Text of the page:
June 30, 2021

Gradually and then Suddenly: Explaining the Navy's Strategic Bankruptcy

By Chris Dougherty

The U.S. Navy is on the verge of strategic bankruptcy. Its fleet isn’t large enough to meet global day-to-day demands for naval forces. Due to repeated deployments and maintenance backlogs, the fleet also isn’t ready enough to meet these demands safely, nor can it quickly surge in an emergency. Finally, the fleet isn’t capable enough to meet the challenges posed by China’s increasingly modern and aggressive People’s Liberation Army Navy. How did this happen to a force that, as recently as two decades ago, dominated the world’s oceans to a degree perhaps unequalled in human history? The answer is gradually and then suddenly.

Myriad authors have responded to the Biden administration’s Fiscal Year 2022 defense budget request with a mix of confusion and consternation. Critics have directed their ire, in particular, at the budget’s treatment of the Navy, given the administration’s purported focus on China as a strategic competitor. However, the issues noted by critics aren’t limited to this budget, but reflect a persistent trend since at least the FY2019 request, which was the first defense budget request to prioritize China as a strategic competitor. Despite the need for “urgent change at significant scale” to meet the Chinese military challenge, the last four budget requests have offered only measured change at moderate scale.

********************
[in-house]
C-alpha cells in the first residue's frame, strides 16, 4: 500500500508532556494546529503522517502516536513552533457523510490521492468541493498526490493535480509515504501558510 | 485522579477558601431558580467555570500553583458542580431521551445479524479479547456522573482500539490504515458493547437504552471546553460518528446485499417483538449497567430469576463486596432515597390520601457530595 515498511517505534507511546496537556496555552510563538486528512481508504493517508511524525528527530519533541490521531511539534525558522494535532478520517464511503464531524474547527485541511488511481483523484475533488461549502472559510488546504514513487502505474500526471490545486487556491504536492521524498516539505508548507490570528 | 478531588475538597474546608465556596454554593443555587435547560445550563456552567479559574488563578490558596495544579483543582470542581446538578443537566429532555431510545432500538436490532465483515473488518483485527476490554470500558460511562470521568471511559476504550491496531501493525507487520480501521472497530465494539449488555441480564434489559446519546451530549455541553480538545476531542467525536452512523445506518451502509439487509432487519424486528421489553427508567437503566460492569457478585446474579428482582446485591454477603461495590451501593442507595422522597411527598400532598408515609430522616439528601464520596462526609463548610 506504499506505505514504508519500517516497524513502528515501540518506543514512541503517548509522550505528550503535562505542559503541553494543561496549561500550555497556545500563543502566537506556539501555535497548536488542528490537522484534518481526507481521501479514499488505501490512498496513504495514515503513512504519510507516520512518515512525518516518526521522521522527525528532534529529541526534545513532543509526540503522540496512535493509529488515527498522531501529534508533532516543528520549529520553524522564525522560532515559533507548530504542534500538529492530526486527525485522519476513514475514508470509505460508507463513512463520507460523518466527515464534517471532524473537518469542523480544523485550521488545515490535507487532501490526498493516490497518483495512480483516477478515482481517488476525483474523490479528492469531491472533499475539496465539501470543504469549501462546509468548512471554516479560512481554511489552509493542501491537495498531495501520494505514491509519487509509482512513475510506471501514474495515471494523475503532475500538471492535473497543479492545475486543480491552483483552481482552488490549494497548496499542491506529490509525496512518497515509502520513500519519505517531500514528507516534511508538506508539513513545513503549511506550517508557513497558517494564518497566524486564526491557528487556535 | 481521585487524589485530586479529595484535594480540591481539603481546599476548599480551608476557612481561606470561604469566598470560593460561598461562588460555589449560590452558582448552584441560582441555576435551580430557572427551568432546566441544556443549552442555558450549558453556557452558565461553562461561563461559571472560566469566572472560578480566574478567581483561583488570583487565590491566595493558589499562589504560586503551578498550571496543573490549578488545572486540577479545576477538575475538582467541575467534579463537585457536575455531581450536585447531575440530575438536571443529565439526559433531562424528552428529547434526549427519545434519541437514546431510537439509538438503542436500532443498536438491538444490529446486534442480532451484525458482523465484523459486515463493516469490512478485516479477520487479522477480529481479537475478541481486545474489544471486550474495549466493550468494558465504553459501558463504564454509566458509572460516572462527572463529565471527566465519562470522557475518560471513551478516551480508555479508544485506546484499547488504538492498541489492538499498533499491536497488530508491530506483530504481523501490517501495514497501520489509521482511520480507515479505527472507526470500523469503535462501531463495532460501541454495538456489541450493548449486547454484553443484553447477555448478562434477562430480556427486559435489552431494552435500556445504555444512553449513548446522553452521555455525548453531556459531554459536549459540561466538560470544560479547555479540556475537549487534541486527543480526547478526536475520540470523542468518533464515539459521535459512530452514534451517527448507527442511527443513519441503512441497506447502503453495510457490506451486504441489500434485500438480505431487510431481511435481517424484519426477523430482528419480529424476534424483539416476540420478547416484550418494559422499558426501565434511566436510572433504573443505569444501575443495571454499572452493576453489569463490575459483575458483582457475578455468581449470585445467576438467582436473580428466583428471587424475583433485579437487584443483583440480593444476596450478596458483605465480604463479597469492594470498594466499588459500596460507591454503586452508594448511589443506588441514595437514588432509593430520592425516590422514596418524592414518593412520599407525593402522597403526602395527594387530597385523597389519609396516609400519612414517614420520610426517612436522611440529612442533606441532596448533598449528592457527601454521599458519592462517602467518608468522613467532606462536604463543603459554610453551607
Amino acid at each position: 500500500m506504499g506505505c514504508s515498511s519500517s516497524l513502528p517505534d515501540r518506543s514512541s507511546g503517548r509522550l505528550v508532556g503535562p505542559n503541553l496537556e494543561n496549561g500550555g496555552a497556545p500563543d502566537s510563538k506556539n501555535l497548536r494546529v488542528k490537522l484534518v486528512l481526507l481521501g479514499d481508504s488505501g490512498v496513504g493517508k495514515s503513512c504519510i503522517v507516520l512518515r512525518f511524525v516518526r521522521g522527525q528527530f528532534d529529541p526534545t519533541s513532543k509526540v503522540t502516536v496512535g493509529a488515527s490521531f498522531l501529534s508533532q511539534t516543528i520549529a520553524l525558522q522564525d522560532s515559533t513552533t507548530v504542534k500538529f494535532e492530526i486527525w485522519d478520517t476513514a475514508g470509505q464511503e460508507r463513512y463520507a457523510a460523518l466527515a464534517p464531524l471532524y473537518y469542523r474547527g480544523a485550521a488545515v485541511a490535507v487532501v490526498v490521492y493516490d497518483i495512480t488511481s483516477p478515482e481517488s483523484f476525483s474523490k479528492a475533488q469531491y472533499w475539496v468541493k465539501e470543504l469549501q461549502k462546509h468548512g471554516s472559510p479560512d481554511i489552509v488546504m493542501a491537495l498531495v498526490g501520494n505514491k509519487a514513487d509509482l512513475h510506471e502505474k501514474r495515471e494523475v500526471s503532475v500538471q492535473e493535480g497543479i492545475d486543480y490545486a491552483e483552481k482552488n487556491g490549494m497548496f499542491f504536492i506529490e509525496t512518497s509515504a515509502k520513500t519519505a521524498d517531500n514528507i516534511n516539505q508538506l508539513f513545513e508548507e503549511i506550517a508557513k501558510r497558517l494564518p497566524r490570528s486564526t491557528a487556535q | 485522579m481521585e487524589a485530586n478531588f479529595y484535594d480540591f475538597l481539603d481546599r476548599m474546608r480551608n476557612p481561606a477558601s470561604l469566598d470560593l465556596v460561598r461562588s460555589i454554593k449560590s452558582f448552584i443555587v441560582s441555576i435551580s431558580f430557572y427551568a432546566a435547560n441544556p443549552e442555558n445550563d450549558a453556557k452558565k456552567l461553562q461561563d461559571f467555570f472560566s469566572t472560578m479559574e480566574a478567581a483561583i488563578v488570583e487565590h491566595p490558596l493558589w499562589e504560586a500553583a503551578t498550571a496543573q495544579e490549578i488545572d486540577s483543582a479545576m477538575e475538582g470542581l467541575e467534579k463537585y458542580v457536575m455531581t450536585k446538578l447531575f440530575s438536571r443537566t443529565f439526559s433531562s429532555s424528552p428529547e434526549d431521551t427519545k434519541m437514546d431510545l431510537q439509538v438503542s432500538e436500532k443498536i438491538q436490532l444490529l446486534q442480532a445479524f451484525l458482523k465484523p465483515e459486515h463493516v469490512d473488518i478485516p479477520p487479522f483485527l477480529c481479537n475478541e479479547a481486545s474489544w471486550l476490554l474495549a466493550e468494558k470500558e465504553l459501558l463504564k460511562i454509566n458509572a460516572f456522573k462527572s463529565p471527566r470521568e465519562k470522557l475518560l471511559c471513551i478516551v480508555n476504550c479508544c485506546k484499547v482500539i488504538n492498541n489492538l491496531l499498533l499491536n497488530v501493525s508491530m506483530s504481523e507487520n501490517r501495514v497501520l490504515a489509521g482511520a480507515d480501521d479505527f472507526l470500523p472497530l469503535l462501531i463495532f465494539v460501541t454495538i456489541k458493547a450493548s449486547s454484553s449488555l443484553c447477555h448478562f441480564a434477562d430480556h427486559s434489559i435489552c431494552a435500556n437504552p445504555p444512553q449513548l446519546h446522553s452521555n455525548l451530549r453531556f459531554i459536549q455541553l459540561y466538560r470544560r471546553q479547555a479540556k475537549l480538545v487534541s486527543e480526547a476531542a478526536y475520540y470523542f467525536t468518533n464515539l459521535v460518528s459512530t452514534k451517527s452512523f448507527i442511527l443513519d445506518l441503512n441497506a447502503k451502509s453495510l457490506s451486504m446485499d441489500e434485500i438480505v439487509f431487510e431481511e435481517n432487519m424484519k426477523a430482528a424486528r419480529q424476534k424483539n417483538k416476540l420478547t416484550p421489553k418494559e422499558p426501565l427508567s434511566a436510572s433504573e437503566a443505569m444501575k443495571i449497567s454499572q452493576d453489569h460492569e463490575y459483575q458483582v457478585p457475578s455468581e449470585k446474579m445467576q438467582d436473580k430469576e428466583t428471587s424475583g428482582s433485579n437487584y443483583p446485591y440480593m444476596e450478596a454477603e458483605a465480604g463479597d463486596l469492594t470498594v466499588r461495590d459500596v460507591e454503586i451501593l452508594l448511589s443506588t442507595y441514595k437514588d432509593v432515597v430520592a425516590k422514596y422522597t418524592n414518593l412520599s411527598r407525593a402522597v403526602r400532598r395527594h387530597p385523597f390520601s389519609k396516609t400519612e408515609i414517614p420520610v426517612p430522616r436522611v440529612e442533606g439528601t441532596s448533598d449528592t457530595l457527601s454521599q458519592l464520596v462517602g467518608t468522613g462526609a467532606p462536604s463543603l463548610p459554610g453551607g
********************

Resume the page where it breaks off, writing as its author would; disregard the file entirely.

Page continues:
Why is that?

The real impediments to urgent change are a lack of consensus on the risks posed by China, a lack of a shared vision for the future of the fleet, and limited options for implementing a new vision.

The stock response is usually a mix of bureaucratic inertia, service parochialism, and congressional obstruction. Inertia and parochialism are powerful forces, but hardly insurmountable ones, especially when facing a clear and pressing challenge. While Congress certainly determines the final shape of the authorized and appropriated budget, it has less influence on the executive branch’s initial budget request. Moreover, the bureaucracy, the services, and key components of Congress all generally agree on the core precepts of the 2018 National Defense Strategy. Specifically, they recognize that China is the most pressing military challenge facing the United States; the U.S. military response should focus on deterring Chinese aggression against U.S. allies, partners, and vital interests in the Indo-Pacific region; deterring China rests on a credible ability to defeat its aggression or deny China its objectives; and that this form of deterrence will require new methods of fighting wars backed by modernized air and naval forces.

The real impediments to urgent change are a lack of consensus on the risks posed by China, a lack of a shared vision for the future of the fleet, and limited options for implementing a new vision. Even if the Pentagon and Congress could reach consensus on these questions, the U.S. military lacks mature defense programs and the industrial capacity to build them at scale. These gaps aren’t unique to the Navy, but it serves as a useful example for the rest of the Defense Department because its gaps are so glaring in the context of the current strategic environment.

Read the full article from War on the Rocks.

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